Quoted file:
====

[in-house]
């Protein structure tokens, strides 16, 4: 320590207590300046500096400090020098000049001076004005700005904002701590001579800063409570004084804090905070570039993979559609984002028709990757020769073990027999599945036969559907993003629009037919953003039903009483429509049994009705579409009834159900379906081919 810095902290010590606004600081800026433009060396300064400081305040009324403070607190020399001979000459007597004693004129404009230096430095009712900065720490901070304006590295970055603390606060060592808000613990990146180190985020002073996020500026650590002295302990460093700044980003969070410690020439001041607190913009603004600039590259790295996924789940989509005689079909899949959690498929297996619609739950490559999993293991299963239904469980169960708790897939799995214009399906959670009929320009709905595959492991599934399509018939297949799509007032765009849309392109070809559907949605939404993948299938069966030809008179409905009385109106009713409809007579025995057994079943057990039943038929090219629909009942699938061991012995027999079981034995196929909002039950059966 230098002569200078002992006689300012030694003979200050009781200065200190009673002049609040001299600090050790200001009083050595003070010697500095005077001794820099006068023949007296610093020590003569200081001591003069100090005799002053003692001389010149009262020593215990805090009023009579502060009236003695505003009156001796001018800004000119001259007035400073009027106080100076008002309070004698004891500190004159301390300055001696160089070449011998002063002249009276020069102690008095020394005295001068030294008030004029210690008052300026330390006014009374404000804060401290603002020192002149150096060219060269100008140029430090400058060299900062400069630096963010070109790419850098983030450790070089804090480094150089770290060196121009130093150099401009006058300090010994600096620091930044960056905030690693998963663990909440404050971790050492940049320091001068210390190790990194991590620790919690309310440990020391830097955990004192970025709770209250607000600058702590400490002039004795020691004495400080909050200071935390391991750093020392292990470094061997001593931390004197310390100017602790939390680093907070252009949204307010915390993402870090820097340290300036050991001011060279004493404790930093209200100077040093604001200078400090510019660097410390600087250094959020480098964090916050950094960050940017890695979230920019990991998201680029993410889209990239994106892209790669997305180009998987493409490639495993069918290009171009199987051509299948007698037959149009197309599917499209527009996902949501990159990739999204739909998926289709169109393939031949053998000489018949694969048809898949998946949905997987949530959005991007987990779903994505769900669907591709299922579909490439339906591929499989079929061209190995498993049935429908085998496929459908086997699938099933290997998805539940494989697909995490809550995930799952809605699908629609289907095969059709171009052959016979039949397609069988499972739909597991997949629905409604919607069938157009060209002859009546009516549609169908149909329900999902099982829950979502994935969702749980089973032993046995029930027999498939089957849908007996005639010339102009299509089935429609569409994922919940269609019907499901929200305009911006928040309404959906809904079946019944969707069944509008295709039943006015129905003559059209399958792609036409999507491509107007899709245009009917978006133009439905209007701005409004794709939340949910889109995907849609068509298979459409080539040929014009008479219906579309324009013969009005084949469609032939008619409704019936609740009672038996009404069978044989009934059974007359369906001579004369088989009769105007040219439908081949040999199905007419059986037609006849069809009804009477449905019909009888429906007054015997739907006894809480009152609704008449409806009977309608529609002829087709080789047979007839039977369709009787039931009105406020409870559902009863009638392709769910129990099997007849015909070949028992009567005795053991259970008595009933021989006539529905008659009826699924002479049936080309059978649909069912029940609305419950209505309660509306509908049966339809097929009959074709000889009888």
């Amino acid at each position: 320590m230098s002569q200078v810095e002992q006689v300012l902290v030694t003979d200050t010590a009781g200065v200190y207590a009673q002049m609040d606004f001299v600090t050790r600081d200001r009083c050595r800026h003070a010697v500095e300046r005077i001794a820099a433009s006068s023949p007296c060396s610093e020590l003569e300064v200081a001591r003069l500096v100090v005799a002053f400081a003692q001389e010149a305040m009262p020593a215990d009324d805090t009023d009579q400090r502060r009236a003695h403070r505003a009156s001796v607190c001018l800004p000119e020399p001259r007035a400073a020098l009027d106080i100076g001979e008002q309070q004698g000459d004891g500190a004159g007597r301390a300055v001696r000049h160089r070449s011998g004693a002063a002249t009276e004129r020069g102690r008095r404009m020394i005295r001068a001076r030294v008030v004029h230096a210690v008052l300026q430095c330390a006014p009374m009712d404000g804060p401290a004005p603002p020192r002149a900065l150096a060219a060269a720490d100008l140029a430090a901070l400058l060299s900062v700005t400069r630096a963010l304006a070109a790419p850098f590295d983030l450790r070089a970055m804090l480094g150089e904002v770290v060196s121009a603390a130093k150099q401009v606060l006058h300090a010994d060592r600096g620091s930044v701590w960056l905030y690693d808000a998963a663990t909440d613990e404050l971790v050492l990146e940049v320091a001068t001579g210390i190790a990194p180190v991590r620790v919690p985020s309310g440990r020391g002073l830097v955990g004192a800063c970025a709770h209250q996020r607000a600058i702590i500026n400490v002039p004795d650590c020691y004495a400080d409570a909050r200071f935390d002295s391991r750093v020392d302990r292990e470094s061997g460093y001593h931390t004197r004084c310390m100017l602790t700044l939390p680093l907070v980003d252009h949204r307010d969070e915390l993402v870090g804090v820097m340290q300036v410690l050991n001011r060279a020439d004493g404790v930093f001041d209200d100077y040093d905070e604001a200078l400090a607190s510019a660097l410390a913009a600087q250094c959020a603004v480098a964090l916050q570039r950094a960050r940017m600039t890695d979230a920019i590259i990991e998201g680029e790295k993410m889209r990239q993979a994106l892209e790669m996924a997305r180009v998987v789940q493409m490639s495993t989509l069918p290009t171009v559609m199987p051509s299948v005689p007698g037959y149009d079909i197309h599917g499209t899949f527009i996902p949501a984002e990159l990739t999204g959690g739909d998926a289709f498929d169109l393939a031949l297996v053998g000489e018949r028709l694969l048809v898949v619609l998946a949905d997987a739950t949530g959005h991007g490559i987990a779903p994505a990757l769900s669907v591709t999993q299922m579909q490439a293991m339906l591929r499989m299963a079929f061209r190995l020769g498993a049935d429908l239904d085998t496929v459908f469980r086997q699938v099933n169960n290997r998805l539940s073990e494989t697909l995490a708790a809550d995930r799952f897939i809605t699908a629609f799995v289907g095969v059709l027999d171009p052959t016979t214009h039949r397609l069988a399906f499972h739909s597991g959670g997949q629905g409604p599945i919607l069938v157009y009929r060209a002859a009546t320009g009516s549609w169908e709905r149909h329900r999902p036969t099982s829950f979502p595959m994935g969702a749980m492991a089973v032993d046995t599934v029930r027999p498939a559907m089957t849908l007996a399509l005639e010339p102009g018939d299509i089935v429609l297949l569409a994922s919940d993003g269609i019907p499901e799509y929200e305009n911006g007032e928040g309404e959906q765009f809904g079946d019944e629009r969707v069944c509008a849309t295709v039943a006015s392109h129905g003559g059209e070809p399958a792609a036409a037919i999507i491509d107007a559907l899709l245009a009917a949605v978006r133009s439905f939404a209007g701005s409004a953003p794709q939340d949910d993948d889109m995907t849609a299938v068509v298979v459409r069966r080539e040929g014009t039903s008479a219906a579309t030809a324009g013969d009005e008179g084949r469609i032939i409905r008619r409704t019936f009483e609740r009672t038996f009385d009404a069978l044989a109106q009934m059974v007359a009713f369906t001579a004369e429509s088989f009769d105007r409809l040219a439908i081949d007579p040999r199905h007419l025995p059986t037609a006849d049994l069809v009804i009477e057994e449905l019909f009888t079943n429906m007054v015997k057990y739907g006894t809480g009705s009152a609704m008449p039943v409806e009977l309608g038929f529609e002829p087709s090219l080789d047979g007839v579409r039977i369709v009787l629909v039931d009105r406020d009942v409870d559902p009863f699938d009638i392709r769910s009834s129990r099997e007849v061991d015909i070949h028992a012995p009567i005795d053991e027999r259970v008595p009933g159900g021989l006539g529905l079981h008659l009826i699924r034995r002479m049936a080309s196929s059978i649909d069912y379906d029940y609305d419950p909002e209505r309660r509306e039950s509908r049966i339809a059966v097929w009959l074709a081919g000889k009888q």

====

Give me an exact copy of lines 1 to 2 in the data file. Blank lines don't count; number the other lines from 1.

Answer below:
[in-house]
């Protein structure tokens, strides 16, 4: 320590207590300046500096400090020098000049001076004005700005904002701590001579800063409570004084804090905070570039993979559609984002028709990757020769073990027999599945036969559907993003629009037919953003039903009483429509049994009705579409009834159900379906081919 810095902290010590606004600081800026433009060396300064400081305040009324403070607190020399001979000459007597004693004129404009230096430095009712900065720490901070304006590295970055603390606060060592808000613990990146180190985020002073996020500026650590002295302990460093700044980003969070410690020439001041607190913009603004600039590259790295996924789940989509005689079909899949959690498929297996619609739950490559999993293991299963239904469980169960708790897939799995214009399906959670009929320009709905595959492991599934399509018939297949799509007032765009849309392109070809559907949605939404993948299938069966030809008179409905009385109106009713409809007579025995057994079943057990039943038929090219629909009942699938061991012995027999079981034995196929909002039950059966 230098002569200078002992006689300012030694003979200050009781200065200190009673002049609040001299600090050790200001009083050595003070010697500095005077001794820099006068023949007296610093020590003569200081001591003069100090005799002053003692001389010149009262020593215990805090009023009579502060009236003695505003009156001796001018800004000119001259007035400073009027106080100076008002309070004698004891500190004159301390300055001696160089070449011998002063002249009276020069102690008095020394005295001068030294008030004029210690008052300026330390006014009374404000804060401290603002020192002149150096060219060269100008140029430090400058060299900062400069630096963010070109790419850098983030450790070089804090480094150089770290060196121009130093150099401009006058300090010994600096620091930044960056905030690693998963663990909440404050971790050492940049320091001068210390190790990194991590620790919690309310440990020391830097955990004192970025709770209250607000600058702590400490002039004795020691004495400080909050200071935390391991750093020392292990470094061997001593931390004197310390100017602790939390680093907070252009949204307010915390993402870090820097340290300036050991001011060279004493404790930093209200100077040093604001200078400090510019660097410390600087250094959020480098964090916050950094960050940017890695979230920019990991998201680029993410889209990239994106892209790669997305180009998987493409490639495993069918290009171009199987051509299948007698037959149009197309599917499209527009996902949501990159990739999204739909998926289709169109393939031949053998000489018949694969048809898949998946949905997987949530959005991007987990779903994505769900669907591709299922579909490439339906591929499989079929061209190995498993049935429908085998496929459908086997699938099933290997998805539940494989697909995490809550995930799952809605699908629609289907095969059709171009052959016979039949397609069988499972739909597991997949629905409604919607069938157009060209002859009546009516549609169908149909329900999902099982829950979502994935969702749980089973032993046995029930027999498939089957849908007996005639010339102009299509089935429609569409994922919940269609019907499901929200305009911006928040309404959906809904079946019944969707069944509008295709039943006015129905003559059209399958792609036409999507491509107007899709245009009917978006133009439905209007701005409004794709939340949910889109995907849609068509298979459409080539040929014009008479219906579309324009013969009005084949469609032939008619409704019936609740009672038996009404069978044989009934059974007359369906001579004369088989009769105007040219439908081949040999199905007419059986037609006849069809009804009477449905019909009888429906007054015997739907006894809480009152609704008449409806009977309608529609002829087709080789047979007839039977369709009787039931009105406020409870559902009863009638392709769910129990099997007849015909070949028992009567005795053991259970008595009933021989006539529905008659009826699924002479049936080309059978649909069912029940609305419950209505309660509306509908049966339809097929009959074709000889009888």